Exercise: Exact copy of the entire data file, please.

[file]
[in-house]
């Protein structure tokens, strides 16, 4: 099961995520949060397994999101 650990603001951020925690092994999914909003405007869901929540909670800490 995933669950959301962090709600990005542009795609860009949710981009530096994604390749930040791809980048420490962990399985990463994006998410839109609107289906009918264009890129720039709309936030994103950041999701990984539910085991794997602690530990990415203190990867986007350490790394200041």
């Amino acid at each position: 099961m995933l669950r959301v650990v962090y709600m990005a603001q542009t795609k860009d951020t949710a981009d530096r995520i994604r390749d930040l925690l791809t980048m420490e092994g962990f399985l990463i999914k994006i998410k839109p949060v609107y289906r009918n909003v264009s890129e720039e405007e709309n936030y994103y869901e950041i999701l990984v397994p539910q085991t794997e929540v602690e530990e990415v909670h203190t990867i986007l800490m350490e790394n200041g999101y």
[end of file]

[in-house]
């Protein structure tokens, strides 16, 4: 099961995520949060397994999101 650990603001951020925690092994999914909003405007869901929540909670800490 995933669950959301962090709600990005542009795609860009949710981009530096994604390749930040791809980048420490962990399985990463994006998410839109609107289906009918264009890129720039709309936030994103950041999701990984539910085991794997602690530990990415203190990867986007350490790394200041």
């Amino acid at each position: 099961m995933l669950r959301v650990v962090y709600m990005a603001q542009t795609k860009d951020t949710a981009d530096r995520i994604r390749d930040l925690l791809t980048m420490e092994g962990f399985l990463i999914k994006i998410k839109p949060v609107y289906r009918n909003v264009s890129e720039e405007e709309n936030y994103y869901e950041i999701l990984v397994p539910q085991t794997e929540v602690e530990e990415v909670h203190t990867i986007l800490m350490e790394n200041g999101y």